GERMANY'S SURRENDERED Navy. Thirteen ships of the line, six light cruisers, and fifty destroyers were turned over to British, American, and French naval forces. Germany also surrendered the battleship König and the cruiser Mackensen at a German port to a British naval officer sent to Germany to take over these ships, one of which was unseaworthy and the other unfinished. In addition, Germany is surrendering her entire submarine fleet to the Allies.
Fleet was at sea, and in the grey morning mist the squadrons took up
The southern line, on a parallel course six miles away, consisted of the following:
Third Light Cruiser Squadron (four ships ).
ENEMY WARSHIPS AND THEIR ESCORT. The above diagram shows the order of the British Fleet escorting units of the German High Seas Fleet for internment.--London Times.
Between the lines were the King Orry, Blanche, Boadicea, Fearless, and Blonde to act as repeating ships. In this order the Grand Fleet approached the rendezvous, “X position, lat. 56 deg., 11 min. N., long., 10 deg. 20 min. W.” According to program the First Light Cruiser Squadron was due to meet the German Fleet at 10 minutes after 9 o'clock, but the position of greatest honor was to be filled by the Cardiff, of the Sixth Light Cruiser Squadron, for she was “to direct the movements of the German main force and order them to proceed, if possible, at a speed of 12 knots." About 8 o'clock the sun showed its rim through a rift in the slate-grey clouds, and here and there in the sky the greyness of lead melted into light shades of blue and brick red, but a haze still hung over the water and confined the vision to, perhaps, five or six miles. Somewhere away to the south we knew there were ships, but in a line which, from end to end, measured at least 15 miles obviously were ships which were not to be seen. Now and then in the distance one could pick out dimly the outline of a battleship; to identify it was another matter. So the two lines moved towards the oncoming enemy. Away to the north we passed the Amiral Aube and her attendant destroyer.
The Enemy Sighted.-Half-past 8 came and with it the report that the German Fleet had been sighted by our destroyers. An hour passed and the sun, rising in the heavens, began to tinge the sky with gold. Presently three, four, or five miles away on our starboard bow there came into
sausage " balloon towed by the Cardiff. At first it was a mere faint speck in a grey mist, with a slight smoke trail stretching out below. Then behind the Cardiff there emerged from the murk the first of the German ships. At three miles' range they appeared to be little more than slowly moving silhouettes. On coming abreast of the German Fleet the British Fleet turned by squadrons, 16 points outwards, wheeling, that is to say, back on its own track, retaining positions on both sides of the Germans to escort them to their anchorage. The order of squadrons as already given for the northern and southern lines was thus reversed.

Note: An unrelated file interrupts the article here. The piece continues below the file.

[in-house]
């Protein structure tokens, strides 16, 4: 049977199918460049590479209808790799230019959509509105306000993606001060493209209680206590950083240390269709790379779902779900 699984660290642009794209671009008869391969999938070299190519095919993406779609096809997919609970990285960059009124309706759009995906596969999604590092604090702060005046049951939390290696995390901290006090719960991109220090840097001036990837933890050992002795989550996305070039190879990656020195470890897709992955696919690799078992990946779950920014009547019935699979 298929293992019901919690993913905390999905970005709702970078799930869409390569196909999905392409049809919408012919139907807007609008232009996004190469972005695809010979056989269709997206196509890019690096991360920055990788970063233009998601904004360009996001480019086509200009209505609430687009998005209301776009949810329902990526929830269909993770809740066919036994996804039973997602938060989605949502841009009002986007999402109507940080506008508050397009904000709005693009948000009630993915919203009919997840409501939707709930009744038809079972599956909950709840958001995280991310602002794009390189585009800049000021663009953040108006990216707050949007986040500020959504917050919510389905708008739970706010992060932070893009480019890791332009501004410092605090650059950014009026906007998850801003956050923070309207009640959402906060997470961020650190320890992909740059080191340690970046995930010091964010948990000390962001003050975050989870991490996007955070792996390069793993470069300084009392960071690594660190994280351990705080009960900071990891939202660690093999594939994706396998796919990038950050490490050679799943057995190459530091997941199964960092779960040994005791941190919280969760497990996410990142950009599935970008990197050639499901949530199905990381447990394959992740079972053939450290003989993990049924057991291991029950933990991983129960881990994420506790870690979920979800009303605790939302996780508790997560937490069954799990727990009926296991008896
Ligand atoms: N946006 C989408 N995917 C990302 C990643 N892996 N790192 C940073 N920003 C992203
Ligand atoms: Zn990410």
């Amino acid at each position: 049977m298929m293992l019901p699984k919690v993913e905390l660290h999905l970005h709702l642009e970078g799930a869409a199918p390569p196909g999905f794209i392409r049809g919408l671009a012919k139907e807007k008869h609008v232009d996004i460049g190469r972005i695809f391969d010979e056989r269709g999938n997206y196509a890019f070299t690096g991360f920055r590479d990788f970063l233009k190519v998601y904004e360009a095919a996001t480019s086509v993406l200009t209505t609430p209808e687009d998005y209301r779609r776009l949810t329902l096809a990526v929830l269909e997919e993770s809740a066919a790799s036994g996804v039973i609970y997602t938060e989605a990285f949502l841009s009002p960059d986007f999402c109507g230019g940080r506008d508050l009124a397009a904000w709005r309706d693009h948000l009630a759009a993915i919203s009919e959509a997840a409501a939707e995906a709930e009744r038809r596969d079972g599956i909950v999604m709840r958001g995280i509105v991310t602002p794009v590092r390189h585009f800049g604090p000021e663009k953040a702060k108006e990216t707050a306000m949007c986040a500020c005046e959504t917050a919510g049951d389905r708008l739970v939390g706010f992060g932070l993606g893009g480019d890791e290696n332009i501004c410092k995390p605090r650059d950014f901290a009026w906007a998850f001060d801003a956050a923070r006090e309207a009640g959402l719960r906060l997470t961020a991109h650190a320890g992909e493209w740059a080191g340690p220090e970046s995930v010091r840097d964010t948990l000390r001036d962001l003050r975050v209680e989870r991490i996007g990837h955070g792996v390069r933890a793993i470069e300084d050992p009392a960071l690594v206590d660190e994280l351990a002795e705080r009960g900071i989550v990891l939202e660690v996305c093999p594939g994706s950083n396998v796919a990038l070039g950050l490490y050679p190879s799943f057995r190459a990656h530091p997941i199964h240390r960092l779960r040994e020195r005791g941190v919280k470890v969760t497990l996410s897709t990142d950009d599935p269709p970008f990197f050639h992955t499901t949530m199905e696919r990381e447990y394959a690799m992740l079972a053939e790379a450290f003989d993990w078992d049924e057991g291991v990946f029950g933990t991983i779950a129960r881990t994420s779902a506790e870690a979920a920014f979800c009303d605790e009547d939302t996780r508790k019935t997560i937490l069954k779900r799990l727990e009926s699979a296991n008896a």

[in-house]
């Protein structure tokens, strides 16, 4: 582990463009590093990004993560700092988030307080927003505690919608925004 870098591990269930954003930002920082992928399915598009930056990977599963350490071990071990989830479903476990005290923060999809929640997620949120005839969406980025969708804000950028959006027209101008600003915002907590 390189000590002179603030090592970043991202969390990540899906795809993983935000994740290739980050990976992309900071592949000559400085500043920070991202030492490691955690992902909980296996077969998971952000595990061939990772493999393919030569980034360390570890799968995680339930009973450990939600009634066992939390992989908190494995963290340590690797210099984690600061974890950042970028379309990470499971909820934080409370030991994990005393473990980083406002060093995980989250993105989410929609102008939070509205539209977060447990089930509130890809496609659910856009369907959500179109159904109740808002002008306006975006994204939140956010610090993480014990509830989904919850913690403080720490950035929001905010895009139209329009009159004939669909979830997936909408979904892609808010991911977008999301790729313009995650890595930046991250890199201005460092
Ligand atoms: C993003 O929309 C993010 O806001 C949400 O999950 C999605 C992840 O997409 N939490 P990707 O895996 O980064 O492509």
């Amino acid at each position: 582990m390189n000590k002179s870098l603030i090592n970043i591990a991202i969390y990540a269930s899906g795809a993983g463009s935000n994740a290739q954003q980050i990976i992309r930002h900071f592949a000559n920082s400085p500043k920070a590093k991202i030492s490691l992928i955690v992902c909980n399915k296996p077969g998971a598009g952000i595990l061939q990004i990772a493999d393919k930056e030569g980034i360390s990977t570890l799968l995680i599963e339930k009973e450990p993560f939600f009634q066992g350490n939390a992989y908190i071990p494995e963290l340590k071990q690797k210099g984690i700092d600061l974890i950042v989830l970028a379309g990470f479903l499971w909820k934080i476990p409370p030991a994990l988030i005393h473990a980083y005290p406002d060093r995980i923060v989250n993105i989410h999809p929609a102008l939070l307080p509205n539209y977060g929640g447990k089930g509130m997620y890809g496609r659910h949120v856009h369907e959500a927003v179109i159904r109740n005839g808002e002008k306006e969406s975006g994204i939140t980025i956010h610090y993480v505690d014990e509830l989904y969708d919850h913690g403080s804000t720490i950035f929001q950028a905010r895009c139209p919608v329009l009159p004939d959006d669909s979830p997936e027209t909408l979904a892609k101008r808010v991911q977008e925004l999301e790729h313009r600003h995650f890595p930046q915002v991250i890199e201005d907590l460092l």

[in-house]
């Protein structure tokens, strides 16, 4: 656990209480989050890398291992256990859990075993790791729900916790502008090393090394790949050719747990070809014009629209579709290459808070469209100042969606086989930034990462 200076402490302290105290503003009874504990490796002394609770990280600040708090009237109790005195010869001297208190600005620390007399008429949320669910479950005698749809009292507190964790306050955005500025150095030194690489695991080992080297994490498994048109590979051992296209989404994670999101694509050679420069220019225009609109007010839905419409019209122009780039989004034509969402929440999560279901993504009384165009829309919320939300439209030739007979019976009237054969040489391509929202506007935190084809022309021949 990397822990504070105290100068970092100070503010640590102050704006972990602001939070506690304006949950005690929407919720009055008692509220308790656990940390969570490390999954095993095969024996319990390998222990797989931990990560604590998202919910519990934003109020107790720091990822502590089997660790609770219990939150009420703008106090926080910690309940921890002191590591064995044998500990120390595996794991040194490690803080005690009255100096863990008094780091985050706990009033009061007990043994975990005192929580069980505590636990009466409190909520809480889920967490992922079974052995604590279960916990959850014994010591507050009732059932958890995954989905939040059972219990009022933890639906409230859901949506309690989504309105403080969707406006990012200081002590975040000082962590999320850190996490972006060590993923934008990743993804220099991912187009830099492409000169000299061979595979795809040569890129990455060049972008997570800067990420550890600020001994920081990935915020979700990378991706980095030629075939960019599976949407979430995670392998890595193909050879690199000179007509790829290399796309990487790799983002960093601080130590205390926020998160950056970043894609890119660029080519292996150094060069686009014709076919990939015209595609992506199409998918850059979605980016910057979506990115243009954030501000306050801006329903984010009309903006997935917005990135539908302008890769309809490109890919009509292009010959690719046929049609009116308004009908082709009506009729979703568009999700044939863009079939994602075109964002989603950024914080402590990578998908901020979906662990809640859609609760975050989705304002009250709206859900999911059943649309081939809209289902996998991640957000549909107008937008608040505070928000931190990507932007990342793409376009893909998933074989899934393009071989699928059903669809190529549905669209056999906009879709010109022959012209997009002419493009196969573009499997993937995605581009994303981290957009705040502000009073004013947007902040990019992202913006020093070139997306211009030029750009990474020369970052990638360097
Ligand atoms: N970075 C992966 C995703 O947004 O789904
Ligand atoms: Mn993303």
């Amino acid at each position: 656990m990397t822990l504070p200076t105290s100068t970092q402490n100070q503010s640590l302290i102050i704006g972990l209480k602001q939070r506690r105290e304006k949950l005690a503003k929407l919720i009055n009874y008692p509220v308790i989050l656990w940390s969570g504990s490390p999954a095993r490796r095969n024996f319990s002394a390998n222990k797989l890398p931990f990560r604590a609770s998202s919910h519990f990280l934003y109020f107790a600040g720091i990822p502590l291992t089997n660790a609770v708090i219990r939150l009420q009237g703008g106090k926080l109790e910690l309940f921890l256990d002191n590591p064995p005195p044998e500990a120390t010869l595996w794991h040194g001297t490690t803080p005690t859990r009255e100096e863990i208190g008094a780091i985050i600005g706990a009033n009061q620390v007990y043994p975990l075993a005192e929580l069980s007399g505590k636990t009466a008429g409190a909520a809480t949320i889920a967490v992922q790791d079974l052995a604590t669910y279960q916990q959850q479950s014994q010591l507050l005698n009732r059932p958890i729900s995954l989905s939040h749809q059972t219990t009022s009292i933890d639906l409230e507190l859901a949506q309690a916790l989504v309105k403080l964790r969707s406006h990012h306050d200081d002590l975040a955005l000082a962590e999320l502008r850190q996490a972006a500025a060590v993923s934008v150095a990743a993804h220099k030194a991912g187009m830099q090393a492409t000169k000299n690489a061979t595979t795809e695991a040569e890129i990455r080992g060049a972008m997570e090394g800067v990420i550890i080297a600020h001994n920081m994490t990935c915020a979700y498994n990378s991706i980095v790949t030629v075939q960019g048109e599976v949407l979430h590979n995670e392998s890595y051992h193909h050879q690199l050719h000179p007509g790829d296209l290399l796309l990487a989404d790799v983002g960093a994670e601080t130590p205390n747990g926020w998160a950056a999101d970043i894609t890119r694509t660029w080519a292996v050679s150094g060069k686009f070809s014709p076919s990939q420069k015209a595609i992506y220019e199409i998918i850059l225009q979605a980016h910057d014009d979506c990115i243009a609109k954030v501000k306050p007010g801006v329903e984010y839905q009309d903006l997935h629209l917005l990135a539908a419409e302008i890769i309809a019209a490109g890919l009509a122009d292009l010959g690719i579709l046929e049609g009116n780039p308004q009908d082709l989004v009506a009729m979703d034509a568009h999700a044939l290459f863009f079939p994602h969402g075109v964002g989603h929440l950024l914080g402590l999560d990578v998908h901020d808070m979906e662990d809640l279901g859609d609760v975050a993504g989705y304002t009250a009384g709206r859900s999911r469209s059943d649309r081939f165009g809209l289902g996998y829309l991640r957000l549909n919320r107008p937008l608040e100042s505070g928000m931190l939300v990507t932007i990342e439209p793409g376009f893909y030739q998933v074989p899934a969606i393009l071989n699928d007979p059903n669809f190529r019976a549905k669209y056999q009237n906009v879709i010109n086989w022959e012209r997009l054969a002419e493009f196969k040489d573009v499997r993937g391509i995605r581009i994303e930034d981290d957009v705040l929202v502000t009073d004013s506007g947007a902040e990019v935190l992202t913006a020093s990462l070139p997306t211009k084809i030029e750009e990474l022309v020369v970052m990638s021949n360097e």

Between the lines came the Germans, led by the Cardiff, and looking for all the world like a school of leviathans led by a minnow. Over them flew a British naval airship. First came the battle cruisers headed by the Seydlitz, a ship which carries the scars of the Dogger Bank battle of January, 1915. The Moltke and the Hindenburg followed, then the Derfflinger, also badly battered in the Dogger Bank engagement, and finally the Von Der Tann, which, according to report, suffered heavily in the naval air raid on Cuxhaven. On either side moved the Fearless and the Blonde in their former stations. The nine battleships followed at intervals of three cables. The five ships of the Kaiser class came first, then the Bayern, and then the three Königs, but in what order within the classes could not be told. A mile and a half astern was the King Orry, and again at the same interval the Phæton, of the First Light Cruisers. The Castor, flying the pennant of Commodore Tweedie, Commodore of Flotillas, led the 50 German destroyers, surrounded by nearly 150 British.
This bald description of the plan of the operation will not convey to the mind any conception of the scene, but it must be placed on permanent record, for it indicates a disposition of hostile fleets such as has never been seen before and will in all likelihood never be seen again. The operations were perfect, both in organization and in execution. From the purely spectacular point of view the pageant was robbed of some of its splendor by the low mist, which blurred all outlines and refused to yield to the cold brilliance of the sunshine. But the significance of the meeting and the procession was more important than its appearance. Men in uniform watching the German ships come into view vied with one another in identifying them one by one, sometimes with the aid of books of silhouettes. But underneath the momentary excitement of determining whether this ship was the Hindenburg or the Derfflinger there was deep satisfaction that the tedious task of the navy had been fulfilled. There were one or